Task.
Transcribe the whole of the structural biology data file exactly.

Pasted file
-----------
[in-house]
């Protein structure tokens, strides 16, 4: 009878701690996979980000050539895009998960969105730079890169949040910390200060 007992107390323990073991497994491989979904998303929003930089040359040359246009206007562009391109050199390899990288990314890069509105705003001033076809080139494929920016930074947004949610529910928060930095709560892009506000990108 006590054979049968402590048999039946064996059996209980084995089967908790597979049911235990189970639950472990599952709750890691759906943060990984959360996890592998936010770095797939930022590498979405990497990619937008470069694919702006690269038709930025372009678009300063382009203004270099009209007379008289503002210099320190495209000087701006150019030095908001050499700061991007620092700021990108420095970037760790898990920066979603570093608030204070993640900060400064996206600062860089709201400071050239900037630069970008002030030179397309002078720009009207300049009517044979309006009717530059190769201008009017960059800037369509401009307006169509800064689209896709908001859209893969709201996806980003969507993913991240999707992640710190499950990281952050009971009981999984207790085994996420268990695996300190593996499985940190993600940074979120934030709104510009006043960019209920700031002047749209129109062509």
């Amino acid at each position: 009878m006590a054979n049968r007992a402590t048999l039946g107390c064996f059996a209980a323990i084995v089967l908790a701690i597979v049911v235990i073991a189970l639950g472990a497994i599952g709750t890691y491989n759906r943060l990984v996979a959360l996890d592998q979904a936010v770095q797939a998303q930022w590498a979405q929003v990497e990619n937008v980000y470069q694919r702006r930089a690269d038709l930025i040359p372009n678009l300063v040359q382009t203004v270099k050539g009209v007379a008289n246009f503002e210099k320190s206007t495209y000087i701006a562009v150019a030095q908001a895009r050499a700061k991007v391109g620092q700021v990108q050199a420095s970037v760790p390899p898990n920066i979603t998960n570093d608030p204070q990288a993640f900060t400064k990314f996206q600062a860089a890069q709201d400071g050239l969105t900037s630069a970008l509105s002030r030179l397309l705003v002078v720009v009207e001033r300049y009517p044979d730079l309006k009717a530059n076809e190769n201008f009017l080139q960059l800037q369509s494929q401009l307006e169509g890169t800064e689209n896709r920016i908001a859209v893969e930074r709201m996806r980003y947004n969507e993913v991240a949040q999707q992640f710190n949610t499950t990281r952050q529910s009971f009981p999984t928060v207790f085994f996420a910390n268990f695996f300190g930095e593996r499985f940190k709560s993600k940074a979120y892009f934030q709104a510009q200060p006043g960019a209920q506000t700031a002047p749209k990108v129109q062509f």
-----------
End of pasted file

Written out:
[in-house]
């Protein structure tokens, strides 16, 4: 009878701690996979980000050539895009998960969105730079890169949040910390200060 007992107390323990073991497994491989979904998303929003930089040359040359246009206007562009391109050199390899990288990314890069509105705003001033076809080139494929920016930074947004949610529910928060930095709560892009506000990108 006590054979049968402590048999039946064996059996209980084995089967908790597979049911235990189970639950472990599952709750890691759906943060990984959360996890592998936010770095797939930022590498979405990497990619937008470069694919702006690269038709930025372009678009300063382009203004270099009209007379008289503002210099320190495209000087701006150019030095908001050499700061991007620092700021990108420095970037760790898990920066979603570093608030204070993640900060400064996206600062860089709201400071050239900037630069970008002030030179397309002078720009009207300049009517044979309006009717530059190769201008009017960059800037369509401009307006169509800064689209896709908001859209893969709201996806980003969507993913991240999707992640710190499950990281952050009971009981999984207790085994996420268990695996300190593996499985940190993600940074979120934030709104510009006043960019209920700031002047749209129109062509």
């Amino acid at each position: 009878m006590a054979n049968r007992a402590t048999l039946g107390c064996f059996a209980a323990i084995v089967l908790a701690i597979v049911v235990i073991a189970l639950g472990a497994i599952g709750t890691y491989n759906r943060l990984v996979a959360l996890d592998q979904a936010v770095q797939a998303q930022w590498a979405q929003v990497e990619n937008v980000y470069q694919r702006r930089a690269d038709l930025i040359p372009n678009l300063v040359q382009t203004v270099k050539g009209v007379a008289n246009f503002e210099k320190s206007t495209y000087i701006a562009v150019a030095q908001a895009r050499a700061k991007v391109g620092q700021v990108q050199a420095s970037v760790p390899p898990n920066i979603t998960n570093d608030p204070q990288a993640f900060t400064k990314f996206q600062a860089a890069q709201d400071g050239l969105t900037s630069a970008l509105s002030r030179l397309l705003v002078v720009v009207e001033r300049y009517p044979d730079l309006k009717a530059n076809e190769n201008f009017l080139q960059l800037q369509s494929q401009l307006e169509g890169t800064e689209n896709r920016i908001a859209v893969e930074r709201m996806r980003y947004n969507e993913v991240a949040q999707q992640f710190n949610t499950t990281r952050q529910s009971f009981p999984t928060v207790f085994f996420a910390n268990f695996f300190g930095e593996r499985f940190k709560s993600k940074a979120y892009f934030q709104a510009q200060p006043g960019a209920q506000t700031a002047p749209k990108v129109q062509f």